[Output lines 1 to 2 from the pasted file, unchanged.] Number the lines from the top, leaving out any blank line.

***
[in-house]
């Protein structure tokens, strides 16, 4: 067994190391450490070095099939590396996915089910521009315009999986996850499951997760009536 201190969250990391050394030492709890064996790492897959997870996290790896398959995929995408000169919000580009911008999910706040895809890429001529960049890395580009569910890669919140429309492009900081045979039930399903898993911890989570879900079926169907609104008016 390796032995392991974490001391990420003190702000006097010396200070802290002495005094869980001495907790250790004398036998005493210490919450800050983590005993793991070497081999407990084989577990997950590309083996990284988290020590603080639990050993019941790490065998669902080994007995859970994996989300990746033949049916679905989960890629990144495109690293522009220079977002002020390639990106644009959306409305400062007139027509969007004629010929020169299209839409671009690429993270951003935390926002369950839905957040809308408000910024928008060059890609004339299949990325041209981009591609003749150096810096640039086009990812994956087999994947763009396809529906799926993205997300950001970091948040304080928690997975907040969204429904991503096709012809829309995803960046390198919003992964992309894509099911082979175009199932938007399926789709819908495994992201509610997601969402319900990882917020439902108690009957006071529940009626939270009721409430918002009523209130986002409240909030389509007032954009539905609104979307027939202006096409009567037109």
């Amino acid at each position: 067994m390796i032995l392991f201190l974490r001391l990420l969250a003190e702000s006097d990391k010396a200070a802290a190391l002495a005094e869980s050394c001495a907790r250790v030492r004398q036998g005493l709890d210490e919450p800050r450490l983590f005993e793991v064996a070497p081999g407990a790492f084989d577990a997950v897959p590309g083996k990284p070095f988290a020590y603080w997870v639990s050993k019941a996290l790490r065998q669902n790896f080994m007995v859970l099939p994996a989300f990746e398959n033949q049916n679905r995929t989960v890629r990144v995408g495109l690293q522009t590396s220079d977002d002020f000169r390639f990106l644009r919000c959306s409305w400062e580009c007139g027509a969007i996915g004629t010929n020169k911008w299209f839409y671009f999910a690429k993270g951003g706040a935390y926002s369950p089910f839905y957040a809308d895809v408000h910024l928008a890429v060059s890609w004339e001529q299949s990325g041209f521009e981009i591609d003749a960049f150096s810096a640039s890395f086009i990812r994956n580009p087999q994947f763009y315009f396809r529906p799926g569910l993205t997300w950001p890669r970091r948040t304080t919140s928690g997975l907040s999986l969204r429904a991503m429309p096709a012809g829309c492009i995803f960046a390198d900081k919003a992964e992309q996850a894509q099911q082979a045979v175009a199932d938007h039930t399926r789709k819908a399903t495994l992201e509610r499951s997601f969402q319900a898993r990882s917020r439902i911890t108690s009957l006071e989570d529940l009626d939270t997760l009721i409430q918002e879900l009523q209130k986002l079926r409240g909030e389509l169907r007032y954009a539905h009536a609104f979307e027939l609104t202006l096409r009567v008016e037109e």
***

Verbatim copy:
[in-house]
């Protein structure tokens, strides 16, 4: 067994190391450490070095099939590396996915089910521009315009999986996850499951997760009536 201190969250990391050394030492709890064996790492897959997870996290790896398959995929995408000169919000580009911008999910706040895809890429001529960049890395580009569910890669919140429309492009900081045979039930399903898993911890989570879900079926169907609104008016 390796032995392991974490001391990420003190702000006097010396200070802290002495005094869980001495907790250790004398036998005493210490919450800050983590005993793991070497081999407990084989577990997950590309083996990284988290020590603080639990050993019941790490065998669902080994007995859970994996989300990746033949049916679905989960890629990144495109690293522009220079977002002020390639990106644009959306409305400062007139027509969007004629010929020169299209839409671009690429993270951003935390926002369950839905957040809308408000910024928008060059890609004339299949990325041209981009591609003749150096810096640039086009990812994956087999994947763009396809529906799926993205997300950001970091948040304080928690997975907040969204429904991503096709012809829309995803960046390198919003992964992309894509099911082979175009199932938007399926789709819908495994992201509610997601969402319900990882917020439902108690009957006071529940009626939270009721409430918002009523209130986002409240909030389509007032954009539905609104979307027939202006096409009567037109």